Blackwaters are typically very soft, very acid, with very few nutrients and high in tannins, humic acids and fulmic acids which stain the water brown.


To achieve the very soft water I use reverse osmosis water.


To achieve the acidity I use a product by the Seachem company called "acid buffer". Acid buffer also changes carbonates (KH) into carbon dioxide. The water is prepared a week in advance to age it. Stored in fifteen litre containers, treated with a de-chlorinator, the pH dropped to between 4 and 4.5 and aerated until required. In the containers the pH is stable.



In the living aquarium, the pH naturally rises over the course of time. Within a week or two the pH can rise from 5 to 6. This is probably due to the micro-organisms.  Biological activity using some sulphur in the water (sulphuric acid in the acid buffer) to combine with phosphorus, nitrogen  and so on from fish pee and poop. I am not a chemist but can understand some basics.


The question of removing nitrates, phosphates and so on that build up in the aquarium is achieved partly by the 20% weekly water change, and partly by the use of the floating layer of Indian water sprite which is quick growing and acts as a nutrient sink. Regular cleaning of the aquarium floor is also necessary. A low stocking rate helps here.


When you have a pH below 6, the idea of nitrogen fixing bacteria and conventional biological filtration doesn't really work all that well. The nitrogen fixing bacteria like a pH above 6 according to the research I have read.


So one cannot conventionally "cycle" a blackwater aquarium due to the acidity and softness of the water. My strategy is to put the aquarium together, inoculate it with a glass of water from an old aquarium and then let it age. After a few weeks one starts to see cyclops and other tiny water creatures on the glass, algae begins to grow.  The "empty" aquarium is alive in its own right.


The tannins and humic acids are achieved as the wood and the Indian almond leaves break down. I don't use peat at all, mainly because I don't know where it was mined and what it contains.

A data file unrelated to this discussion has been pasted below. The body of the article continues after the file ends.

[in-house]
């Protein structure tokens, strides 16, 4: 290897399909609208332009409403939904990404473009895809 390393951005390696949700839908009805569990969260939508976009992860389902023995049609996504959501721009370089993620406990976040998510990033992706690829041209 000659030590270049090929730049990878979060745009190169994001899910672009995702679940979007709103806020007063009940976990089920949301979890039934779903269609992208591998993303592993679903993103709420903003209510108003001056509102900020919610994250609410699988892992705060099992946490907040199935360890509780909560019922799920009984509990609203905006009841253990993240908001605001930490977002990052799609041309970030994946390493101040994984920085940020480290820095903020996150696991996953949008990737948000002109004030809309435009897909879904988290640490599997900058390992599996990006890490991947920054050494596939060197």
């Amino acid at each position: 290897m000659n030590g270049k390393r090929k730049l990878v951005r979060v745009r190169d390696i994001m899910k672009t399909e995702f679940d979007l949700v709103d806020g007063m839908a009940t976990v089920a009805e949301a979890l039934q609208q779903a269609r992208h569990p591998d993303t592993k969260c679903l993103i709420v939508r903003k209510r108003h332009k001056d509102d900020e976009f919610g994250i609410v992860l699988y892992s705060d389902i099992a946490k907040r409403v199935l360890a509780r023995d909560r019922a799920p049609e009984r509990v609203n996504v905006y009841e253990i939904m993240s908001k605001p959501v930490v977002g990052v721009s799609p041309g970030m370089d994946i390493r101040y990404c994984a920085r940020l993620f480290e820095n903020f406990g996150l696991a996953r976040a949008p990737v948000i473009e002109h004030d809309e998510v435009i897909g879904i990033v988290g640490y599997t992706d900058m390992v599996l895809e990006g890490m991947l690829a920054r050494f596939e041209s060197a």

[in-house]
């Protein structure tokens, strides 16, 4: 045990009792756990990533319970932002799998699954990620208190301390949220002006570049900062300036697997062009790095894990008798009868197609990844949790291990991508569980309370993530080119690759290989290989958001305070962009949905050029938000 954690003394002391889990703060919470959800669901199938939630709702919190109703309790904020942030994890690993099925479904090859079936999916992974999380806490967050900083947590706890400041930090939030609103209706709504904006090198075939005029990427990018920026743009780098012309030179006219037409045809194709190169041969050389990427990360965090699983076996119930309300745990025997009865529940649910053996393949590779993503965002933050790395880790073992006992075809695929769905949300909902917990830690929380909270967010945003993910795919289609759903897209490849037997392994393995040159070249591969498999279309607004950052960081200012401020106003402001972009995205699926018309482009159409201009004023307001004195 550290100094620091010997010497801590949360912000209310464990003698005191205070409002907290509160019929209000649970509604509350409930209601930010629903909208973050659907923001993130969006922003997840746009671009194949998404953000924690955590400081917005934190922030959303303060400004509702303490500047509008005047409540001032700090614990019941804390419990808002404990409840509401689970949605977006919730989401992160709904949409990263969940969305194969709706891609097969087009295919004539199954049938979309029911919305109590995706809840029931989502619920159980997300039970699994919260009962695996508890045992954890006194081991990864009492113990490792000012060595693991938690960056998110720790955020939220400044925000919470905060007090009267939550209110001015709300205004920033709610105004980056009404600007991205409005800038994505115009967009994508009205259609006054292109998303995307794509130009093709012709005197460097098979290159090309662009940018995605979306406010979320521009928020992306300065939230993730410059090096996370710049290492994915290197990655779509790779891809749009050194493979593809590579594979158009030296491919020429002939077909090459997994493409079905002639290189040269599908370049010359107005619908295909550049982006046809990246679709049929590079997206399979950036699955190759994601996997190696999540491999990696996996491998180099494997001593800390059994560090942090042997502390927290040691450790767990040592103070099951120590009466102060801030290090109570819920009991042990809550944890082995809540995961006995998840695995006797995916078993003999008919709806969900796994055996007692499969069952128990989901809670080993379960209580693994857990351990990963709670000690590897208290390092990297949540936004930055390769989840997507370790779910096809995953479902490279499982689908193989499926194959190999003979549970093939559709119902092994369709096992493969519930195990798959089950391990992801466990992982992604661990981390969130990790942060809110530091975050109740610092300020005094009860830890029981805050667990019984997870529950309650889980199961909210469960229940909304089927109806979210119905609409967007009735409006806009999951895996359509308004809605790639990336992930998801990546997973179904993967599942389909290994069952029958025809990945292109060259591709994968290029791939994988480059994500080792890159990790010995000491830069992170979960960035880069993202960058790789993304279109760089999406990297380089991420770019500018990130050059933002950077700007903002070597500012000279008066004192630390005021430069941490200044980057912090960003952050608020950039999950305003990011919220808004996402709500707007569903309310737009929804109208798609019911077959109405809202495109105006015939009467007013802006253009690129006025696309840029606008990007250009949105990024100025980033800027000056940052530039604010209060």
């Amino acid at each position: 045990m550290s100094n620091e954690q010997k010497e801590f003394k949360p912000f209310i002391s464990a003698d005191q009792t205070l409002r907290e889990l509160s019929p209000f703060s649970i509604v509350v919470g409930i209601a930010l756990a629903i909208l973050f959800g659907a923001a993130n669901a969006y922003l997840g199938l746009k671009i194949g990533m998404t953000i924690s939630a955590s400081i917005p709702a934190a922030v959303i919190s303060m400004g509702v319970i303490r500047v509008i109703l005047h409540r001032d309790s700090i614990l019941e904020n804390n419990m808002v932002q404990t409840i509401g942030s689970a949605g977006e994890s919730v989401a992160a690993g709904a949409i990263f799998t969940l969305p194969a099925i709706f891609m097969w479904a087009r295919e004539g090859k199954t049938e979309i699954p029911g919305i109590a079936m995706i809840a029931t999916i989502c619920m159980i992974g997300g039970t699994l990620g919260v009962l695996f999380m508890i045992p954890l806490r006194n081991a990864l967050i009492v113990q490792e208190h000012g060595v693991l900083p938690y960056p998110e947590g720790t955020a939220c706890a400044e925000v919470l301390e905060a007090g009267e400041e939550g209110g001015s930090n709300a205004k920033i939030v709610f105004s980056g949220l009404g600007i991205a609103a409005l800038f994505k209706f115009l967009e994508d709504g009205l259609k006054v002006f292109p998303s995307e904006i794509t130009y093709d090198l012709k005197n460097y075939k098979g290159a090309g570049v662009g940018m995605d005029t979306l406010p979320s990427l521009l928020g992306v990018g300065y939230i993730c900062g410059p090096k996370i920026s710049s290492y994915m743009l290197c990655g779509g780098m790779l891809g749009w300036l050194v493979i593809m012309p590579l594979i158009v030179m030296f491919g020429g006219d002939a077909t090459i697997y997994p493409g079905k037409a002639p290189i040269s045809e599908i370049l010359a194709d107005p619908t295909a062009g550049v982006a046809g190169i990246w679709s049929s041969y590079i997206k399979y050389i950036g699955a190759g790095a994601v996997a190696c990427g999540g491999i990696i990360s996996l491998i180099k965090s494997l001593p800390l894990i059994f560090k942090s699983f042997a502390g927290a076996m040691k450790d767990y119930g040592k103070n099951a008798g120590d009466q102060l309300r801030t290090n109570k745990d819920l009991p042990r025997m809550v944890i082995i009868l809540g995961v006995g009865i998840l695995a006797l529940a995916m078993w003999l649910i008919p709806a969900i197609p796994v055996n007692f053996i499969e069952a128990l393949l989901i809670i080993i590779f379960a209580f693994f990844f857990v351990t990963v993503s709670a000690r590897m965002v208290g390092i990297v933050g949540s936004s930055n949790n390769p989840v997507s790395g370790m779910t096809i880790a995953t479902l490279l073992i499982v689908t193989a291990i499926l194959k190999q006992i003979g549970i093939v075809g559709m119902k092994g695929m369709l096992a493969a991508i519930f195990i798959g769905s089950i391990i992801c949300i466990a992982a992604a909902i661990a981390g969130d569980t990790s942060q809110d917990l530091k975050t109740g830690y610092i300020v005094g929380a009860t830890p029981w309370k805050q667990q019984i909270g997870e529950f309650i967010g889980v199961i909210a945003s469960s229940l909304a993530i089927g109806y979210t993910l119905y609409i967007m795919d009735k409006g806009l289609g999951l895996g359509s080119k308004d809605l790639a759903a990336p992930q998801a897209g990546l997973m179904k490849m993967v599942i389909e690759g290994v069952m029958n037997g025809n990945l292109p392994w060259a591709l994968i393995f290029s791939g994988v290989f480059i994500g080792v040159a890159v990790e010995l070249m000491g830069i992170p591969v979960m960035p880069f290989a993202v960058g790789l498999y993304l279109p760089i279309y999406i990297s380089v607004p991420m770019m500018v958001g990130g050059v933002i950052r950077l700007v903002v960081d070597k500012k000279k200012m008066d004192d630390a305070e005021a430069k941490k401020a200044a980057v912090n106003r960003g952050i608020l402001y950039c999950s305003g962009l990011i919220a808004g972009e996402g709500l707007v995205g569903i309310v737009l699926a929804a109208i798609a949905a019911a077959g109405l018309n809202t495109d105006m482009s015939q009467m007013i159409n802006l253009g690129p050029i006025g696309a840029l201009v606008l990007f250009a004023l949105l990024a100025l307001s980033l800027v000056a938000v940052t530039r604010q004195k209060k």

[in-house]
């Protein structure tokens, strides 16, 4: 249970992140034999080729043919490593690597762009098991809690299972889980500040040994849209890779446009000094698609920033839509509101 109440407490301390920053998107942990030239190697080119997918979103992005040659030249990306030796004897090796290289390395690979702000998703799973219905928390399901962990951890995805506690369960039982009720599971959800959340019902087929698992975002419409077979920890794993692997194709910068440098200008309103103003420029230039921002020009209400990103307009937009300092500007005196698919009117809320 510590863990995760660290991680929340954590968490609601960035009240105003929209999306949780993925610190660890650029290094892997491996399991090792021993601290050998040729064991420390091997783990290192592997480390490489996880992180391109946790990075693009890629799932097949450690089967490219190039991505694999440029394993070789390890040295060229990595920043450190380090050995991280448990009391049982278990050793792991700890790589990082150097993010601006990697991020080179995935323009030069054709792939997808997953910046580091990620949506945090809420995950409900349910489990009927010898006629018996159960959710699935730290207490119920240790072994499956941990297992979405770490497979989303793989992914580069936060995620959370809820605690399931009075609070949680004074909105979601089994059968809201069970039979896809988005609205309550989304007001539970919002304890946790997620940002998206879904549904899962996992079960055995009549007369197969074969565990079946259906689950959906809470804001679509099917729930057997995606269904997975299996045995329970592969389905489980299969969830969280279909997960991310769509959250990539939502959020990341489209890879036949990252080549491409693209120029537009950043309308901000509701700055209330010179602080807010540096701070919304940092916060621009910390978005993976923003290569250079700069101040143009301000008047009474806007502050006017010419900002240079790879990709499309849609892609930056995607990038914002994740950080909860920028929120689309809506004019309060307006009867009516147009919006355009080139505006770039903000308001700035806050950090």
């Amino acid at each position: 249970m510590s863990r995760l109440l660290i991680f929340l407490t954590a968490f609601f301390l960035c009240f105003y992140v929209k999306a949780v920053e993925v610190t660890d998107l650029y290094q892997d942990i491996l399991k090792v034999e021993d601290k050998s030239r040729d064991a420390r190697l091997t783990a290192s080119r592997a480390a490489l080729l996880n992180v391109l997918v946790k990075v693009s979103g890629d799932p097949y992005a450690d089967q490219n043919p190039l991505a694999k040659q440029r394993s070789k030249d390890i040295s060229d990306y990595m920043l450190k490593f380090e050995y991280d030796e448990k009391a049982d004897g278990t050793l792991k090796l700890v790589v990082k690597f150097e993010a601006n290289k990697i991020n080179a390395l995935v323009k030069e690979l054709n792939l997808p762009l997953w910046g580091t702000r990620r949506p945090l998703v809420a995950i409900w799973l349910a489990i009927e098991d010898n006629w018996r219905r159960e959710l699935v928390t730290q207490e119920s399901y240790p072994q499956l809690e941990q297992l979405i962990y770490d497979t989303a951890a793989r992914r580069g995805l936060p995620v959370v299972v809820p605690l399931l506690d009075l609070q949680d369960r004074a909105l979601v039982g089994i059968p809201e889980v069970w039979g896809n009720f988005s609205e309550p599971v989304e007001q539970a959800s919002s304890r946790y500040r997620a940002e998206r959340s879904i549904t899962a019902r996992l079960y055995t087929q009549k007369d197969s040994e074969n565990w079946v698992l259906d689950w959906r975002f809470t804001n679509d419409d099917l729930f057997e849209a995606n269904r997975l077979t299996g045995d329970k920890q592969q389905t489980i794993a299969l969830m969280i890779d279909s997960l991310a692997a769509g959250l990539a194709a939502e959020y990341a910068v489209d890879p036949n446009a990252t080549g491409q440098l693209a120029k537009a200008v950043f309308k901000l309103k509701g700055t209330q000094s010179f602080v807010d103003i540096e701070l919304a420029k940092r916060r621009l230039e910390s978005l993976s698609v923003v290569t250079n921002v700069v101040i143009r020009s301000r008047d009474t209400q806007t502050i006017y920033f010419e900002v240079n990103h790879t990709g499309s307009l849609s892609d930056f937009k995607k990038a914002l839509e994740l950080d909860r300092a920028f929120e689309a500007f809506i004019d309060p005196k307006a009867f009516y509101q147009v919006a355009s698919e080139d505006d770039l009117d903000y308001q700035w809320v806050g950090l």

An important point to remember is that in very soft and acidic water, many pathogens and other bacteria don't grow well at all. Firstly because the pH is outside their liking and secondly; in nutrient poor water the building blocks of life are in short supply. Bacteria need nitrogen, phosphorus, potassium and so on to create the building blocks of life. I think this is one of the important keys to keeping chocolates; biologically clean water. Chocolates probably don't have a strong immune system to begin with.  Perhaps simply because they didn't need to evolve one in their very clean native waters.


Next is spawning, brooding and caring for the fry.

#367793 Anyone For Chocolates? - Sphaerichthys Osphromenoides That Is.

Posted by Albert on 02 October 2020 - 08:49 PM

Ill probably never keep them but I'm still very interested, cool little fish for sure and great photos too. Looking forward to your next post mate, cheers for sharing.

Thanks ice, cool little fish for sure with a few surprising secrets. Perhaps I should say; unsurprising secrets.

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#367792 Intro From The Bush

Posted by Albert on 02 October 2020 - 05:51 PM

There was macrostoma sp available maybe 6 Months ago, but where RRP for around $900 a pair. Regularly check the Aquarium Industries list then call a Local fish store who order through them.


Do you sell the betta fry? wouldn't mind a couple of the albimarginata

$900? (choke cough splutter . . . )

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I have a few albi :)


Sexed pairs about 6 months old. The males are a nice orange when the females get frisky.


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I live outside of Perth and get down to the city once a month.

#367786 Anyone For Chocolates? - Sphaerichthys Osphromenoides That Is.

Posted by Albert on 29 September 2020 - 08:48 PM

'day everyone.


I just became a member and I like the old style forums over social media. So I thought I would share some home grown knowledge of one of my favourite fish - The chocolate gourami.


I say "home grown" because I had to throw out the books to see some success with chocolates.


They say a picture is worth a thousand words, and as they say on the television; "here's one I prepared earlier."


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Chocolates are not really all that difficult to keep, and if you get things right; they will breed successfully. At least they have for me as the pictures show.


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However, the best form of success is when others are successful too.


So, this initial post is simply to wet the appetite of the PCSF resident choco-holics.


Part one will follow over the next few days - I think the best place to start is with water parameters and the aquarium itself. A home for chocolates.


Feel free to jump in and post, afterall; this is discussion forum.

#367779 Intro From The Bush

Posted by Albert on 27 September 2020 - 11:25 AM

'day guys, just a quick into.


Licorice and chocolate gourami, along with a few wild Bettas are my primary interest. One of those people with too many tanks than they care to admit, along with excess fish from time to time.


I like the ol' fashioned forums over the social media; topics don't disappear within minutes and you can find them again.


Oh, and that pic is a male choco brooding eggs.


Attached File  MaleChocBrooding.jpg   283.43KB   2 downloads